Light Up An El Camino


El Camino – the legendary vehicle from the fabulous Chevrolet company all the way from exotic Flint, Michigan. Now available longer, lower, and wider than when it was shorter, higher and narrower. Heads will turn as you light up an El Camino.


Okay, enough nonsense. Ford made the Ranchero to turn a standard passenger body into a light pickup and Chevrolet made the El Camino to do the same. They ran them from 59-60 and then again in 64-87. One source speaks of them as coupé utility but we would just call them utes. Apparently North America thinks of them as trucks. This ’59 El is some truck…


As it has appeared at Gillam Drive on Bake-Your-Brain Sunday…the car event that sells more bottled water than beer…I suspect that this El Camino may have been slightly modified. I cannot remember them being quite that low… At first I thought it might be one of the cars that has air bags to lower it for shows but then lifts its skirts to go home. Not the case – as luck would have it this car pulled out on the road behind my Suzuki after the show and trailed me for several kilometres patiently waiting to pass. It was this low even out on Champion Drive. It did eventually pass, and while it did not beetle past below the belt line of the Suzuki, it was really low nevertheless.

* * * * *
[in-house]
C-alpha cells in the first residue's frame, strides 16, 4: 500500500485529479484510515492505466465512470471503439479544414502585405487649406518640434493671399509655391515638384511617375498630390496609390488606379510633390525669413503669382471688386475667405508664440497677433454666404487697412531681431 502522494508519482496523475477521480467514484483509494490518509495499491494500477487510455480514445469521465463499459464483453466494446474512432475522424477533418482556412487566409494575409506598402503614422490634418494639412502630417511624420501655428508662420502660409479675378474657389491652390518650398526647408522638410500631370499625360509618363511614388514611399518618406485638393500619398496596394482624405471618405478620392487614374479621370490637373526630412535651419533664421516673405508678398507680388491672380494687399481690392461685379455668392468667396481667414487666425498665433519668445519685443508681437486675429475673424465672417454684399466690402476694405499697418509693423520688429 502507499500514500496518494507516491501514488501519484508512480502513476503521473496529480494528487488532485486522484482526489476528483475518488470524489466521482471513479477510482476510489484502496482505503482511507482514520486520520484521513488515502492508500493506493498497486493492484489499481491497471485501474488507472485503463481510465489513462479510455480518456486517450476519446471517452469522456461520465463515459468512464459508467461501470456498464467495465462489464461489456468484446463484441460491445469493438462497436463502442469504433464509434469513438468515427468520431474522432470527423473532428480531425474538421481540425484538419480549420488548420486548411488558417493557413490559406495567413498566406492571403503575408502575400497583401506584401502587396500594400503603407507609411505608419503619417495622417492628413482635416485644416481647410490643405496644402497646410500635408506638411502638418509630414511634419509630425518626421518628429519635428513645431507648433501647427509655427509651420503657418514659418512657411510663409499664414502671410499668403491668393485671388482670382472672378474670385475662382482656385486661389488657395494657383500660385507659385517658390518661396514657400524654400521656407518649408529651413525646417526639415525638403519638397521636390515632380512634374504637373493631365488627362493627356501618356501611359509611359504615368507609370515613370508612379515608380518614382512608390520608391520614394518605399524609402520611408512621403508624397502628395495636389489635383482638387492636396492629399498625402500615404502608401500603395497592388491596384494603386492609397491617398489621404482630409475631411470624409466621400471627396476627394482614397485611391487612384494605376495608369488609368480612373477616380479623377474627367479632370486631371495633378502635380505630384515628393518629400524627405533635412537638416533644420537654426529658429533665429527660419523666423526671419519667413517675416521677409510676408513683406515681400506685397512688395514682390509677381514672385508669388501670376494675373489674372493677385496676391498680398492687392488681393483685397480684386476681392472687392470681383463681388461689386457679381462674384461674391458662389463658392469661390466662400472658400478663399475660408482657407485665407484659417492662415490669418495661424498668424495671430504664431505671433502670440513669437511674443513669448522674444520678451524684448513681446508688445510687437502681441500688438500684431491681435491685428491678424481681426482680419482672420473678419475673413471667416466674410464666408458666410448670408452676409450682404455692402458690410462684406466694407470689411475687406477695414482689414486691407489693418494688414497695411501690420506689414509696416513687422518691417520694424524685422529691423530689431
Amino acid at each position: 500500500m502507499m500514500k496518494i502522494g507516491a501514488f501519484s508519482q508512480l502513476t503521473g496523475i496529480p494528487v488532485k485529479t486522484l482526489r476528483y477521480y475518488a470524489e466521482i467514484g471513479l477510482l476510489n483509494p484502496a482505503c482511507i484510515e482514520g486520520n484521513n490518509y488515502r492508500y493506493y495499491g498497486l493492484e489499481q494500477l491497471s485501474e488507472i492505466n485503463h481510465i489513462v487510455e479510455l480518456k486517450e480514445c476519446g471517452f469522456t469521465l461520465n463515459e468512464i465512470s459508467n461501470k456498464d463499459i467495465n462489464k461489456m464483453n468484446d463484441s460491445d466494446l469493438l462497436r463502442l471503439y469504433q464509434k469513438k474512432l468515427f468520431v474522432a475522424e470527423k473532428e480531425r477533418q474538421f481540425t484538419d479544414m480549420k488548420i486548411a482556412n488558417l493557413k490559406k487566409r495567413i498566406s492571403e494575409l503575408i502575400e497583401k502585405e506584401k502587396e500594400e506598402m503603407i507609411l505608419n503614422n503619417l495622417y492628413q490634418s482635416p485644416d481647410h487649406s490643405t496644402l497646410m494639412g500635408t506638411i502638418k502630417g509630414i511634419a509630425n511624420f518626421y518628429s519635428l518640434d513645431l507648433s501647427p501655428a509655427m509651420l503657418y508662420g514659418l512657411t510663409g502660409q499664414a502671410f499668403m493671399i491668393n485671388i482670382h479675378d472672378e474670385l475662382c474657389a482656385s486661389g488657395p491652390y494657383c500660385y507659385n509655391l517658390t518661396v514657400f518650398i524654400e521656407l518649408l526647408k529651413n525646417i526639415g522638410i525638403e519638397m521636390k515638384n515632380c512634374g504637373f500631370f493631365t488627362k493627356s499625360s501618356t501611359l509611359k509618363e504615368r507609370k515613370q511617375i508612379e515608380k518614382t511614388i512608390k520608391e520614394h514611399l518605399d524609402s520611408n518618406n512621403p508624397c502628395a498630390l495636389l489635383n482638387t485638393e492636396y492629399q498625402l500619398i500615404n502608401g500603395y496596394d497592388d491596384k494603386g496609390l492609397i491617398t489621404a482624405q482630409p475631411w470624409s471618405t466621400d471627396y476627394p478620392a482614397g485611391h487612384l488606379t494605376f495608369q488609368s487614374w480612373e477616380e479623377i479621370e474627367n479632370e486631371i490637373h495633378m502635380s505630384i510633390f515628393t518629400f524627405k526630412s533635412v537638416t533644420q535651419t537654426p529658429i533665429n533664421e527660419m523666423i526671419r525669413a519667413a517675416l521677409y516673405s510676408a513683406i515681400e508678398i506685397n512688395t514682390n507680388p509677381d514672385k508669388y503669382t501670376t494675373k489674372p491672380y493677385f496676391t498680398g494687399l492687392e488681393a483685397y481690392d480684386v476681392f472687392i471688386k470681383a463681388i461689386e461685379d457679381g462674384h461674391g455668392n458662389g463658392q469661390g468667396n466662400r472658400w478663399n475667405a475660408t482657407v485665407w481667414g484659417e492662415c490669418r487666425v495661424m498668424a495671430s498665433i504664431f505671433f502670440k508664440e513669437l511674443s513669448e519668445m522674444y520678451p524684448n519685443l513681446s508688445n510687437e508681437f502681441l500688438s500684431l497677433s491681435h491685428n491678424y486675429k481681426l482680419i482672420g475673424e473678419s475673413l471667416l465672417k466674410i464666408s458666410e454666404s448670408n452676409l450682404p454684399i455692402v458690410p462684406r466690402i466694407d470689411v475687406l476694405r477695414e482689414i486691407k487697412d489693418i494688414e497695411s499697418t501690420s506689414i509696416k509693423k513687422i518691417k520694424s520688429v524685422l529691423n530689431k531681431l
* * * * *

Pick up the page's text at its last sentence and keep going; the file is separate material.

I cannot get over the capacity of that bed. Okay, a ’59 Chevy was a large car, but until you see it spread out in this much open space you really don’t appreciate it. The curse, of course, is everyone else sees how big it is and forms plans for you to come and help them move furniture and fertilizer. If your ute is not a show queen with french-lacquered bed and automatic feather fans you are in a sort of awkward position vis-a-vis your mates. I solved it when I owned a Ford ute by clapping a Flexiglass canopy on it as fast as I could afford one… Please note that I am not a bad photographer…the ’59 El Camino is soooo long that it was beyond the capability of my widest-angle lens to capture. It starts here and goes to there and there is way over in next week…


Please also note two things about the appearance of the El Camino; the red satin paintwork and the window striping. Both are glorious proof of the freedom of being a hot rodder. No-one else who drives a car gets to have this much style or fun because they are all tied to convention and what they think is someone else’s design. Rodders are different – they decide what they like and do what they want.






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